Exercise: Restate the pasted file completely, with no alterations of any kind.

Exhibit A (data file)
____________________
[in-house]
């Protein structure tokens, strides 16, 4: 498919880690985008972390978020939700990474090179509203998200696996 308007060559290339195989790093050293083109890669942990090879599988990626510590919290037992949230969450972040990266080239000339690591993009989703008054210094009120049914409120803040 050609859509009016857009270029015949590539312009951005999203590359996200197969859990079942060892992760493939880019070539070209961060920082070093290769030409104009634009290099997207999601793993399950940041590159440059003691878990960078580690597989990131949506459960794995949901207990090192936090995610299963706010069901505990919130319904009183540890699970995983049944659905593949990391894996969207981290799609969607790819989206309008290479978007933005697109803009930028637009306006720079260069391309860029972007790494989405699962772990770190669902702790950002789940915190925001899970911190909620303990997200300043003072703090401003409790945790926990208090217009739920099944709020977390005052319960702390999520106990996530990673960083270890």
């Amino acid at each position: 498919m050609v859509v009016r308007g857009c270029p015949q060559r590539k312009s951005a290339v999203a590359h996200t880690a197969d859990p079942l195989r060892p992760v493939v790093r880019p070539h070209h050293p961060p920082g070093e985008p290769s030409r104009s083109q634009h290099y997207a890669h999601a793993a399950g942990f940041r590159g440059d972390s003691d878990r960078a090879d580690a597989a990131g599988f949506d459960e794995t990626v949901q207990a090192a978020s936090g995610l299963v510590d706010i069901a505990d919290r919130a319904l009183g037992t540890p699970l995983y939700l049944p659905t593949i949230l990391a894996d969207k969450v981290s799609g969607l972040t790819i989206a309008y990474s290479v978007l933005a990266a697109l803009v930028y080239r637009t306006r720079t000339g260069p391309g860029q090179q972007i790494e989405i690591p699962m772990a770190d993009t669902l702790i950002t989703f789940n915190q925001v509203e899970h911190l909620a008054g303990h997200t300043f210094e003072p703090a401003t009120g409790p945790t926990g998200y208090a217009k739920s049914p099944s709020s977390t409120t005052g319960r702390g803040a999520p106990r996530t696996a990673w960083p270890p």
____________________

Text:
[in-house]
């Protein structure tokens, strides 16, 4: 498919880690985008972390978020939700990474090179509203998200696996 308007060559290339195989790093050293083109890669942990090879599988990626510590919290037992949230969450972040990266080239000339690591993009989703008054210094009120049914409120803040 050609859509009016857009270029015949590539312009951005999203590359996200197969859990079942060892992760493939880019070539070209961060920082070093290769030409104009634009290099997207999601793993399950940041590159440059003691878990960078580690597989990131949506459960794995949901207990090192936090995610299963706010069901505990919130319904009183540890699970995983049944659905593949990391894996969207981290799609969607790819989206309008290479978007933005697109803009930028637009306006720079260069391309860029972007790494989405699962772990770190669902702790950002789940915190925001899970911190909620303990997200300043003072703090401003409790945790926990208090217009739920099944709020977390005052319960702390999520106990996530990673960083270890």
């Amino acid at each position: 498919m050609v859509v009016r308007g857009c270029p015949q060559r590539k312009s951005a290339v999203a590359h996200t880690a197969d859990p079942l195989r060892p992760v493939v790093r880019p070539h070209h050293p961060p920082g070093e985008p290769s030409r104009s083109q634009h290099y997207a890669h999601a793993a399950g942990f940041r590159g440059d972390s003691d878990r960078a090879d580690a597989a990131g599988f949506d459960e794995t990626v949901q207990a090192a978020s936090g995610l299963v510590d706010i069901a505990d919290r919130a319904l009183g037992t540890p699970l995983y939700l049944p659905t593949i949230l990391a894996d969207k969450v981290s799609g969607l972040t790819i989206a309008y990474s290479v978007l933005a990266a697109l803009v930028y080239r637009t306006r720079t000339g260069p391309g860029q090179q972007i790494e989405i690591p699962m772990a770190d993009t669902l702790i950002t989703f789940n915190q925001v509203e899970h911190l909620a008054g303990h997200t300043f210094e003072p703090a401003t009120g409790p945790t926990g998200y208090a217009k739920s049914p099944s709020s977390t409120t005052g319960r702390g803040a999520p106990r996530t696996a990673w960083p270890p």